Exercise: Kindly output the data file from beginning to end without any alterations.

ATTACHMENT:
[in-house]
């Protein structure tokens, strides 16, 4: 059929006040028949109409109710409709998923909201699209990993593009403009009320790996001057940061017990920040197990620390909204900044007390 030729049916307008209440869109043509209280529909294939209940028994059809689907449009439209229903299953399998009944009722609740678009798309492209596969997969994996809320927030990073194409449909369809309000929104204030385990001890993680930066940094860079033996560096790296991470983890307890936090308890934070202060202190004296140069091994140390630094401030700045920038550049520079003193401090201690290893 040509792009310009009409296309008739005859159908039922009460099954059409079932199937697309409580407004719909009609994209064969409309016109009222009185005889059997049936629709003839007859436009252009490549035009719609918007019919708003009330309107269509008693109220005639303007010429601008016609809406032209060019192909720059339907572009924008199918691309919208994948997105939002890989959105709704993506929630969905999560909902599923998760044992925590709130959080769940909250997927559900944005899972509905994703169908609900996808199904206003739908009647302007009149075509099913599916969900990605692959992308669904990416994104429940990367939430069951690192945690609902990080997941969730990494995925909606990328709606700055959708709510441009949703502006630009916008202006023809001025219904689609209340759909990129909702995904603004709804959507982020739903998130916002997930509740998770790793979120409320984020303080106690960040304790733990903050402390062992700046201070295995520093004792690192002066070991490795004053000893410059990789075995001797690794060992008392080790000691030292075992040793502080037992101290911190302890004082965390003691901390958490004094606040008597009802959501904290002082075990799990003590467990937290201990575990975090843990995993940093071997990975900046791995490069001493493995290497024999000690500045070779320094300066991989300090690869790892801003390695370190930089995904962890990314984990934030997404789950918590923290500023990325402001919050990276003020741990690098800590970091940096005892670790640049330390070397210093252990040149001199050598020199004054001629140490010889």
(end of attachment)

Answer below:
[in-house]
């Protein structure tokens, strides 16, 4: 059929006040028949109409109710409709998923909201699209990993593009403009009320790996001057940061017990920040197990620390909204900044007390 030729049916307008209440869109043509209280529909294939209940028994059809689907449009439209229903299953399998009944009722609740678009798309492209596969997969994996809320927030990073194409449909369809309000929104204030385990001890993680930066940094860079033996560096790296991470983890307890936090308890934070202060202190004296140069091994140390630094401030700045920038550049520079003193401090201690290893 040509792009310009009409296309008739005859159908039922009460099954059409079932199937697309409580407004719909009609994209064969409309016109009222009185005889059997049936629709003839007859436009252009490549035009719609918007019919708003009330309107269509008693109220005639303007010429601008016609809406032209060019192909720059339907572009924008199918691309919208994948997105939002890989959105709704993506929630969905999560909902599923998760044992925590709130959080769940909250997927559900944005899972509905994703169908609900996808199904206003739908009647302007009149075509099913599916969900990605692959992308669904990416994104429940990367939430069951690192945690609902990080997941969730990494995925909606990328709606700055959708709510441009949703502006630009916008202006023809001025219904689609209340759909990129909702995904603004709804959507982020739903998130916002997930509740998770790793979120409320984020303080106690960040304790733990903050402390062992700046201070295995520093004792690192002066070991490795004053000893410059990789075995001797690794060992008392080790000691030292075992040793502080037992101290911190302890004082965390003691901390958490004094606040008597009802959501904290002082075990799990003590467990937290201990575990975090843990995993940093071997990975900046791995490069001493493995290497024999000690500045070779320094300066991989300090690869790892801003390695370190930089995904962890990314984990934030997404789950918590923290500023990325402001919050990276003020741990690098800590970091940096005892670790640049330390070397210093252990040149001199050598020199004054001629140490010889």